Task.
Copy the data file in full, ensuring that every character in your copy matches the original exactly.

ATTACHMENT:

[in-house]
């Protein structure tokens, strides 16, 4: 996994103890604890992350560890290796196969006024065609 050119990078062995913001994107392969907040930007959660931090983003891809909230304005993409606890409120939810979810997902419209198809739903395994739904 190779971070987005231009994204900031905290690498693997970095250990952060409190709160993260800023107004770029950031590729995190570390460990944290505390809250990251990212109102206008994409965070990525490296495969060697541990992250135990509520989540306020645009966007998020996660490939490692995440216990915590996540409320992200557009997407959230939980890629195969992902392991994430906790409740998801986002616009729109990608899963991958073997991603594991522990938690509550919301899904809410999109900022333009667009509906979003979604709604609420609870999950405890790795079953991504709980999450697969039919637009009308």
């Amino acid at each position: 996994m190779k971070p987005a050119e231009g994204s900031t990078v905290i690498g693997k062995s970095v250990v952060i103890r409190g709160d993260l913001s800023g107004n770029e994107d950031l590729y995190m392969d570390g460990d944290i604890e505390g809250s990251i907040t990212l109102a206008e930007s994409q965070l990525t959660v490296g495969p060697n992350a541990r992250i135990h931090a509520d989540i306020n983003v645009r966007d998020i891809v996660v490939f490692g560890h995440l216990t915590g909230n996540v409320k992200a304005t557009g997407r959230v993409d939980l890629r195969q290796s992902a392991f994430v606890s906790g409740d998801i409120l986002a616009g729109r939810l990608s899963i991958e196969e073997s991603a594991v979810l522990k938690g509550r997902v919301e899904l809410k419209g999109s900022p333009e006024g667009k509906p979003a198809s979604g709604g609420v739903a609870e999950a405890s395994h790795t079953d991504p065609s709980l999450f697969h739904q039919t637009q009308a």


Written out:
[in-house]
């Protein structure tokens, strides 16, 4: 996994103890604890992350560890290796196969006024065609 050119990078062995913001994107392969907040930007959660931090983003891809909230304005993409606890409120939810979810997902419209198809739903395994739904 190779971070987005231009994204900031905290690498693997970095250990952060409190709160993260800023107004770029950031590729995190570390460990944290505390809250990251990212109102206008994409965070990525490296495969060697541990992250135990509520989540306020645009966007998020996660490939490692995440216990915590996540409320992200557009997407959230939980890629195969992902392991994430906790409740998801986002616009729109990608899963991958073997991603594991522990938690509550919301899904809410999109900022333009667009509906979003979604709604609420609870999950405890790795079953991504709980999450697969039919637009009308």
């Amino acid at each position: 996994m190779k971070p987005a050119e231009g994204s900031t990078v905290i690498g693997k062995s970095v250990v952060i103890r409190g709160d993260l913001s800023g107004n770029e994107d950031l590729y995190m392969d570390g460990d944290i604890e505390g809250s990251i907040t990212l109102a206008e930007s994409q965070l990525t959660v490296g495969p060697n992350a541990r992250i135990h931090a509520d989540i306020n983003v645009r966007d998020i891809v996660v490939f490692g560890h995440l216990t915590g909230n996540v409320k992200a304005t557009g997407r959230v993409d939980l890629r195969q290796s992902a392991f994430v606890s906790g409740d998801i409120l986002a616009g729109r939810l990608s899963i991958e196969e073997s991603a594991v979810l522990k938690g509550r997902v919301e899904l809410k419209g999109s900022p333009e006024g667009k509906p979003a198809s979604g709604g609420v739903a609870e999950a405890s395994h790795t079953d991504p065609s709980l999450f697969h739904q039919t637009q009308a």